CO2 cleaning of high-voltage windings—a cautionary tale
Sean Orchuk, Electric Machinery’s field service manager, reminded GUG attendees that the use of CO2 pellets as a generator cleaning tool is well-documented, but long-term insulation loss must be weighed against the potential benefits of dry-ice blasting.
Generators are expected to function for decades with minimal intervention, he said, and between maintenance cycles the stator windings may be exposed to oil and other sticky substances. There is a strong motivation to remove surface films because they attract contaminants, thereby reducing insulation resistance, increasing the propagation of corona, and ultimately causing winding failure.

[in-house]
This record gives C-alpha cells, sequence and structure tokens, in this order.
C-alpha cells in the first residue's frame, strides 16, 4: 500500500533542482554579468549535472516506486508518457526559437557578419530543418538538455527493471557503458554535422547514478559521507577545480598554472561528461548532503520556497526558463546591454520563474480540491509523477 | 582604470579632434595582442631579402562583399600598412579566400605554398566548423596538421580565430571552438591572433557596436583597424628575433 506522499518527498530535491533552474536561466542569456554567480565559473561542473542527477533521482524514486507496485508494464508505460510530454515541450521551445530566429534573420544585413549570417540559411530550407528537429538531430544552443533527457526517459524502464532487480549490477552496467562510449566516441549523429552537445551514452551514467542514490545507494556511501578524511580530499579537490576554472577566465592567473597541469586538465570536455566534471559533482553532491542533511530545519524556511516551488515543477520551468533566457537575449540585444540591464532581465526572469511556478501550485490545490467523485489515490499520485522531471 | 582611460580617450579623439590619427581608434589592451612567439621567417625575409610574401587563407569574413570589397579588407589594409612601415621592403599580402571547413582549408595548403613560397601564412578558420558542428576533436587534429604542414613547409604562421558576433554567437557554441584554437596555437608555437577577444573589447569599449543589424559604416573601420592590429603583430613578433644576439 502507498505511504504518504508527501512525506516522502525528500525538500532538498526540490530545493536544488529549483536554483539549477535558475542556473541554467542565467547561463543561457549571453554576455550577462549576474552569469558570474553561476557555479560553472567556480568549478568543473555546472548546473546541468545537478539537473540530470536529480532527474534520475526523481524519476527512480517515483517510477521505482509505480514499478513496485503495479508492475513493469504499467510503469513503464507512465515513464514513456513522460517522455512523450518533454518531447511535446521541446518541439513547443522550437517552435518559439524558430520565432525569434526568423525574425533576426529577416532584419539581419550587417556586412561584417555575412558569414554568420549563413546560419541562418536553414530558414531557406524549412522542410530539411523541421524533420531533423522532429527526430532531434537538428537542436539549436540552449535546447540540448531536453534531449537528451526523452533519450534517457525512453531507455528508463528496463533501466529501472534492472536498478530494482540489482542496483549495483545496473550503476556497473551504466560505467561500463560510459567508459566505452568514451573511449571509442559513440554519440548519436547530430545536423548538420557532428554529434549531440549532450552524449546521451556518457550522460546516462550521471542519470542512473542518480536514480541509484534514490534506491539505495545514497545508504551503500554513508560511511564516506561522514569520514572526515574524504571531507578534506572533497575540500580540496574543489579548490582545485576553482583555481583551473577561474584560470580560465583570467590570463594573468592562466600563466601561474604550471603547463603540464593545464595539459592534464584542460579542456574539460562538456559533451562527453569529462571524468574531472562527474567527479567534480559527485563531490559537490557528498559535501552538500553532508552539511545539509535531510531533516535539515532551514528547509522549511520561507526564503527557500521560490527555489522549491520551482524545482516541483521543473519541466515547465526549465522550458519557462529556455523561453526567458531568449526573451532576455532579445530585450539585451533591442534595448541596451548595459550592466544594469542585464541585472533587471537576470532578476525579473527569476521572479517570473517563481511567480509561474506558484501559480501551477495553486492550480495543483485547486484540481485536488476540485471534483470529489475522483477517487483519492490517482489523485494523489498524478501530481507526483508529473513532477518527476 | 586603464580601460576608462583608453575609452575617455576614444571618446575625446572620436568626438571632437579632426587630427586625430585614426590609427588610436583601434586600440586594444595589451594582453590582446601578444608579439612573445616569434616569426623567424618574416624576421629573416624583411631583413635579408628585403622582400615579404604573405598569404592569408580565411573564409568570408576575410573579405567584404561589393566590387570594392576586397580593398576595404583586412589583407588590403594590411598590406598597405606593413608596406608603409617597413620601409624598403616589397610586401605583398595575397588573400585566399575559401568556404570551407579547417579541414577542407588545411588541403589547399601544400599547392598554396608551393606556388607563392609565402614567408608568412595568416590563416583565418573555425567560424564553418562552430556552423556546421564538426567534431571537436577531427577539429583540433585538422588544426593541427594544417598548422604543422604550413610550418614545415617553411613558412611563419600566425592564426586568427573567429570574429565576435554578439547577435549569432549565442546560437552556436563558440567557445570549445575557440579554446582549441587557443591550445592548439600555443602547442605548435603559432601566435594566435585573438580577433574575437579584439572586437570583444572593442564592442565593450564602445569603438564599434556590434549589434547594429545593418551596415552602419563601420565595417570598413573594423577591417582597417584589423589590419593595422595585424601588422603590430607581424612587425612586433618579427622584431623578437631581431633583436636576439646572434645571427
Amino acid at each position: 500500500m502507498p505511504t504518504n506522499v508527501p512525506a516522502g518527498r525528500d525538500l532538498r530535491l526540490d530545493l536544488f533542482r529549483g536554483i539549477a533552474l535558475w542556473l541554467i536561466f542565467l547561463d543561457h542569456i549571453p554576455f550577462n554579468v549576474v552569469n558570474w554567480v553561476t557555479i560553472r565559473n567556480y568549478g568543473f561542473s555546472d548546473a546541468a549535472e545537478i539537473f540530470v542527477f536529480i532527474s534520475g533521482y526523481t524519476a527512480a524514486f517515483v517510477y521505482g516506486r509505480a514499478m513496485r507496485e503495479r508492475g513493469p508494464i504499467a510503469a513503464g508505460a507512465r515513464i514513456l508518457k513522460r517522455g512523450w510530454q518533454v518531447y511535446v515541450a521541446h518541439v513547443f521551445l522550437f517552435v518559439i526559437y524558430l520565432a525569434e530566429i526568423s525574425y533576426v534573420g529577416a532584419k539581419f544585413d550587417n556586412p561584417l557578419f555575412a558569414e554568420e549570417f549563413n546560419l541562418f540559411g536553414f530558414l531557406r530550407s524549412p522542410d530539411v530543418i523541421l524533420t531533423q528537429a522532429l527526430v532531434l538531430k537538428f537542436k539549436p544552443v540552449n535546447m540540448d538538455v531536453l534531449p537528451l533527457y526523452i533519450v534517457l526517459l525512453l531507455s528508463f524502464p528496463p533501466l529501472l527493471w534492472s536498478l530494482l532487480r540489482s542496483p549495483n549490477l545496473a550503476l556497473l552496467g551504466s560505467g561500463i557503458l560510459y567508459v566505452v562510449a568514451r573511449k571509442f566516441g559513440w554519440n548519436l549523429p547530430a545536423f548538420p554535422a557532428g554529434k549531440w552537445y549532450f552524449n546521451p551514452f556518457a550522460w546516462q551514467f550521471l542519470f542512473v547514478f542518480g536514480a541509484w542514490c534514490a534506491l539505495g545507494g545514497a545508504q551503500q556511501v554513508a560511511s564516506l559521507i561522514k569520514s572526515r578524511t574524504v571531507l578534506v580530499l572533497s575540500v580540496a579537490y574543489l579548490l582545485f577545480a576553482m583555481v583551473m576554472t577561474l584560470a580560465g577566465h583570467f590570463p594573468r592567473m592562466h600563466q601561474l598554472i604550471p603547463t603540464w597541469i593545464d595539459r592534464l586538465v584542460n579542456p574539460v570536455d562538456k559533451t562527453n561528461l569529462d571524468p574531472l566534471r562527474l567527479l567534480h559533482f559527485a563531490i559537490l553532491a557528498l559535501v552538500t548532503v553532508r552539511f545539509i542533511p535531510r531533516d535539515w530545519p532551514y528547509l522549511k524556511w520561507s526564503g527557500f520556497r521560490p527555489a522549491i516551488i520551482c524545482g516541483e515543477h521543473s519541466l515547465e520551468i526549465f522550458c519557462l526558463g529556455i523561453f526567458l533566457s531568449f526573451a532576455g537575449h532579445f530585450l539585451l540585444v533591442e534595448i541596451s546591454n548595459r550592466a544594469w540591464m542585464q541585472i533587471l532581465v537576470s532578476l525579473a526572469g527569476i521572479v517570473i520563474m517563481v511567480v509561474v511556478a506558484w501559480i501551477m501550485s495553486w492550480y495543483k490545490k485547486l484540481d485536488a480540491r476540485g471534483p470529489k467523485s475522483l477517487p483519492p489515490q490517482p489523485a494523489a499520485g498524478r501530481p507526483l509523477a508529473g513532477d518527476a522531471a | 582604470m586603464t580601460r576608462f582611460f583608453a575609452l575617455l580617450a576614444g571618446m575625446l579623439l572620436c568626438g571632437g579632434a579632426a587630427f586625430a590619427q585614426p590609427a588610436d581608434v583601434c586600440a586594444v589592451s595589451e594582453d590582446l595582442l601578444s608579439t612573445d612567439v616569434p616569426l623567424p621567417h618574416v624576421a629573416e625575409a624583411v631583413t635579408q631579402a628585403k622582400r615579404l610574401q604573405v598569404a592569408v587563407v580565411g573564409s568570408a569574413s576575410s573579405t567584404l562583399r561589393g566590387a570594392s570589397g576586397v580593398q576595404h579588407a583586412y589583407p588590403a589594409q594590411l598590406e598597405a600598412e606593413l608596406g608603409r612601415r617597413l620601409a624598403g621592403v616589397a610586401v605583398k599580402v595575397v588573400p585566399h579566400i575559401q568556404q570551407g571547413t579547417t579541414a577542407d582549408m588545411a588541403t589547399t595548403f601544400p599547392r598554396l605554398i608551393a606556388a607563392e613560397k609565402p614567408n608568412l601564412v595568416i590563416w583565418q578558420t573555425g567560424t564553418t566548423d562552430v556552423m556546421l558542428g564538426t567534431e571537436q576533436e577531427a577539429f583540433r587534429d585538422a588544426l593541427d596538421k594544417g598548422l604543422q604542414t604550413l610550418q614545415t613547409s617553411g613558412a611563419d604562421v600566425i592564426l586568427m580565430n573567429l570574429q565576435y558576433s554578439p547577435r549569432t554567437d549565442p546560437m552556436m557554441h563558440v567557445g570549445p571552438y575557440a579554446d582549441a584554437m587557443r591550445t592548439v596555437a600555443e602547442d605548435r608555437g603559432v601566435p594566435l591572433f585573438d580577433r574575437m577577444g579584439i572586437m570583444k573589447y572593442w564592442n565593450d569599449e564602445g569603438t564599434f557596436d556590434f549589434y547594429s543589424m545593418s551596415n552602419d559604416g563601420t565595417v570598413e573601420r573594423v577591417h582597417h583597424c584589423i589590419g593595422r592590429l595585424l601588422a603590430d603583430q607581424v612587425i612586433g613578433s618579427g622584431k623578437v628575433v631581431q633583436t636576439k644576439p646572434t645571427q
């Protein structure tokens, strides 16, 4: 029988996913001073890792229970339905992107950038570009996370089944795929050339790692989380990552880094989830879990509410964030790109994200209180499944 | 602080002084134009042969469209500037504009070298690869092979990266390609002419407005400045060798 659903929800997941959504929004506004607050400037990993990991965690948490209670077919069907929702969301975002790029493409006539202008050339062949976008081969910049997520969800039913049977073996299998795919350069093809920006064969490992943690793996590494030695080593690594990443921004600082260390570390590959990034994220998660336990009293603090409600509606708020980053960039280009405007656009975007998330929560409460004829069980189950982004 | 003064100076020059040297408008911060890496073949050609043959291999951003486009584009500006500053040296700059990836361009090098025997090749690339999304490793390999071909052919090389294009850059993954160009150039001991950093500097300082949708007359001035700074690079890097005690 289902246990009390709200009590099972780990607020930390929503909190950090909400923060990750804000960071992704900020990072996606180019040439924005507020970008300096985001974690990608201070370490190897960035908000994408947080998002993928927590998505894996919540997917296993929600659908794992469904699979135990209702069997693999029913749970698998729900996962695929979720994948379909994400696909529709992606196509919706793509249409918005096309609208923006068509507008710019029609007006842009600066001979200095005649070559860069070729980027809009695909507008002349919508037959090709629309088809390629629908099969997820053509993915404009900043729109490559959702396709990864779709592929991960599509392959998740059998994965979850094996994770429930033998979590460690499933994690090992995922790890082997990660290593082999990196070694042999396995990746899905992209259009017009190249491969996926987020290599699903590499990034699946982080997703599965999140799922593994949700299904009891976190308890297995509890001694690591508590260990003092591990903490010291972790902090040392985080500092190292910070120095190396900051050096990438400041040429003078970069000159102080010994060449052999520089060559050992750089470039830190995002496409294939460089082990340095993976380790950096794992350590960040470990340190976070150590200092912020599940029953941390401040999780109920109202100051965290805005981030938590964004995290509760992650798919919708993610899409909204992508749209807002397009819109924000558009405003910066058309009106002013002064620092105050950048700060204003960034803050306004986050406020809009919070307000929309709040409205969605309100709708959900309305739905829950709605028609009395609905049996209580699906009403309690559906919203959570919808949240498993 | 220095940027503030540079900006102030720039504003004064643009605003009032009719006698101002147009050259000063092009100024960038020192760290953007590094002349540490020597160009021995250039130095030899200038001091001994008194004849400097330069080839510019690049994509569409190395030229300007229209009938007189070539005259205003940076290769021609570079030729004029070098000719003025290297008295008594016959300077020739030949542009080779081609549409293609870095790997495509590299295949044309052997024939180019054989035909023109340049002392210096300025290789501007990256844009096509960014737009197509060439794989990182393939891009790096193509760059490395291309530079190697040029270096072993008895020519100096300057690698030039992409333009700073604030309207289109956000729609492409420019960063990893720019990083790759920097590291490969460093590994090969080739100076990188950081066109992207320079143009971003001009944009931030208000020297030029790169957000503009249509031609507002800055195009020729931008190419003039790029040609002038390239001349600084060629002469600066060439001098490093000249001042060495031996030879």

CO2 pellets, Orchuk continued, offer the promise of a cleaning medium without the challenges associated with chemical cleaning and are proven to remove dust, carbon, oil, etc, from windings and other irregular surfaces (Fig 3). The high velocities used in CO2 cleaning processes create a risk of damage to the insulation systems of generator windings. When improperly used or misapplied, dry-ice particles can damage brittle mica and other materials used in winding tapes—an unintended consequence of the maintenance process.
In addition, the cleaning medium is limited by the line of sight from the nozzle, and significant areas of the generator winding may not receive direct benefit from this method. Case studies provided in the PowerPoint on the Power Users website review cleaning methods for typical insulation systems, as well as typical typical contaminants and the range of velocities recommended for their removal with minimal or no insulation damage.